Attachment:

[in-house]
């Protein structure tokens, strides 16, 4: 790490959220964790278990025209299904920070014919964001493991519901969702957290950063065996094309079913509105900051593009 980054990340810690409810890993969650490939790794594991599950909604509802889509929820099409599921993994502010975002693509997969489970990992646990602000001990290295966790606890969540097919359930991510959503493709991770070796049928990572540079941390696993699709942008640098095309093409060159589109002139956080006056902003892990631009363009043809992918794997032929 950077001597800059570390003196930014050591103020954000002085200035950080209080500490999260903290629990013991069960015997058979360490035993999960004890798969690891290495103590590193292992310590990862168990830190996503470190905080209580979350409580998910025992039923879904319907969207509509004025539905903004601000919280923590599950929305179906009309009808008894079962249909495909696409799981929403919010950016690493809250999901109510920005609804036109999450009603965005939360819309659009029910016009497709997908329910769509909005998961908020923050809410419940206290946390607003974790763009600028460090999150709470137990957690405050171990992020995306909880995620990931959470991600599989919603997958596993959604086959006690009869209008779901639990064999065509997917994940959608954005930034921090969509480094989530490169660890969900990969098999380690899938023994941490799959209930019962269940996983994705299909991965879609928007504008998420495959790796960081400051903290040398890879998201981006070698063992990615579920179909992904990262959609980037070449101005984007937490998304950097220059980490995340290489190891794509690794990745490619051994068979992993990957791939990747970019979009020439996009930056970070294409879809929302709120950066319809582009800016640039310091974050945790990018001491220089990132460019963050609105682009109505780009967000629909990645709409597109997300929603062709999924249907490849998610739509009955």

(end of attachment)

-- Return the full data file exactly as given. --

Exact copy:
[in-house]
């Protein structure tokens, strides 16, 4: 790490959220964790278990025209299904920070014919964001493991519901969702957290950063065996094309079913509105900051593009 980054990340810690409810890993969650490939790794594991599950909604509802889509929820099409599921993994502010975002693509997969489970990992646990602000001990290295966790606890969540097919359930991510959503493709991770070796049928990572540079941390696993699709942008640098095309093409060159589109002139956080006056902003892990631009363009043809992918794997032929 950077001597800059570390003196930014050591103020954000002085200035950080209080500490999260903290629990013991069960015997058979360490035993999960004890798969690891290495103590590193292992310590990862168990830190996503470190905080209580979350409580998910025992039923879904319907969207509509004025539905903004601000919280923590599950929305179906009309009808008894079962249909495909696409799981929403919010950016690493809250999901109510920005609804036109999450009603965005939360819309659009029910016009497709997908329910769509909005998961908020923050809410419940206290946390607003974790763009600028460090999150709470137990957690405050171990992020995306909880995620990931959470991600599989919603997958596993959604086959006690009869209008779901639990064999065509997917994940959608954005930034921090969509480094989530490169660890969900990969098999380690899938023994941490799959209930019962269940996983994705299909991965879609928007504008998420495959790796960081400051903290040398890879998201981006070698063992990615579920179909992904990262959609980037070449101005984007937490998304950097220059980490995340290489190891794509690794990745490619051994068979992993990957791939990747970019979009020439996009930056970070294409879809929302709120950066319809582009800016640039310091974050945790990018001491220089990132460019963050609105682009109505780009967000629909990645709409597109997300929603062709999924249907490849998610739509009955």